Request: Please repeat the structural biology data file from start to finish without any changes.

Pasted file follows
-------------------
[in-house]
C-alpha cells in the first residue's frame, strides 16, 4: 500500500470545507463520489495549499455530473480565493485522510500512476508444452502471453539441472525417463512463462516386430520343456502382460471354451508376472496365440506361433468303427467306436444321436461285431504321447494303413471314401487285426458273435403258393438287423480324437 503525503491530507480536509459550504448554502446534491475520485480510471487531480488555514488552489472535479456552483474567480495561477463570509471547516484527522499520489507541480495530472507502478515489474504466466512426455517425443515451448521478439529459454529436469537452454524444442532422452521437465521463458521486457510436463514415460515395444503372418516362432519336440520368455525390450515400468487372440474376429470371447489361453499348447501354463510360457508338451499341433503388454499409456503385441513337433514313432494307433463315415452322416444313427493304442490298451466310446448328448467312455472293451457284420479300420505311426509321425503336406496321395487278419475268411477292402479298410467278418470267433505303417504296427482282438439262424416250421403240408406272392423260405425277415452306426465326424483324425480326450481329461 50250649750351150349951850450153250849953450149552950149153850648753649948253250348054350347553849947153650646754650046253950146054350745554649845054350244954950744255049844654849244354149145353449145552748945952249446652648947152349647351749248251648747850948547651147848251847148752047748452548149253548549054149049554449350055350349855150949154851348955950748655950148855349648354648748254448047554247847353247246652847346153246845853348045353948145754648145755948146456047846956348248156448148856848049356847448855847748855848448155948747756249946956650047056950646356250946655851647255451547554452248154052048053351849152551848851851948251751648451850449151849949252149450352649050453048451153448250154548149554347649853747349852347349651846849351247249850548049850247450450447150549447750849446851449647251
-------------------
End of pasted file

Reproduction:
[in-house]
C-alpha cells in the first residue's frame, strides 16, 4: 500500500470545507463520489495549499455530473480565493485522510500512476508444452502471453539441472525417463512463462516386430520343456502382460471354451508376472496365440506361433468303427467306436444321436461285431504321447494303413471314401487285426458273435403258393438287423480324437 503525503491530507480536509459550504448554502446534491475520485480510471487531480488555514488552489472535479456552483474567480495561477463570509471547516484527522499520489507541480495530472507502478515489474504466466512426455517425443515451448521478439529459454529436469537452454524444442532422452521437465521463458521486457510436463514415460515395444503372418516362432519336440520368455525390450515400468487372440474376429470371447489361453499348447501354463510360457508338451499341433503388454499409456503385441513337433514313432494307433463315415452322416444313427493304442490298451466310446448328448467312455472293451457284420479300420505311426509321425503336406496321395487278419475268411477292402479298410467278418470267433505303417504296427482282438439262424416250421403240408406272392423260405425277415452306426465326424483324425480326450481329461 50250649750351150349951850450153250849953450149552950149153850648753649948253250348054350347553849947153650646754650046253950146054350745554649845054350244954950744255049844654849244354149145353449145552748945952249446652648947152349647351749248251648747850948547651147848251847148752047748452548149253548549054149049554449350055350349855150949154851348955950748655950148855349648354648748254448047554247847353247246652847346153246845853348045353948145754648145755948146456047846956348248156448148856848049356847448855847748855848448155948747756249946956650047056950646356250946655851647255451547554452248154052048053351849152551848851851948251751648451850449151849949252149450352649050453048451153448250154548149554347649853747349852347349651846849351247249850548049850247450450447150549447750849446851449647251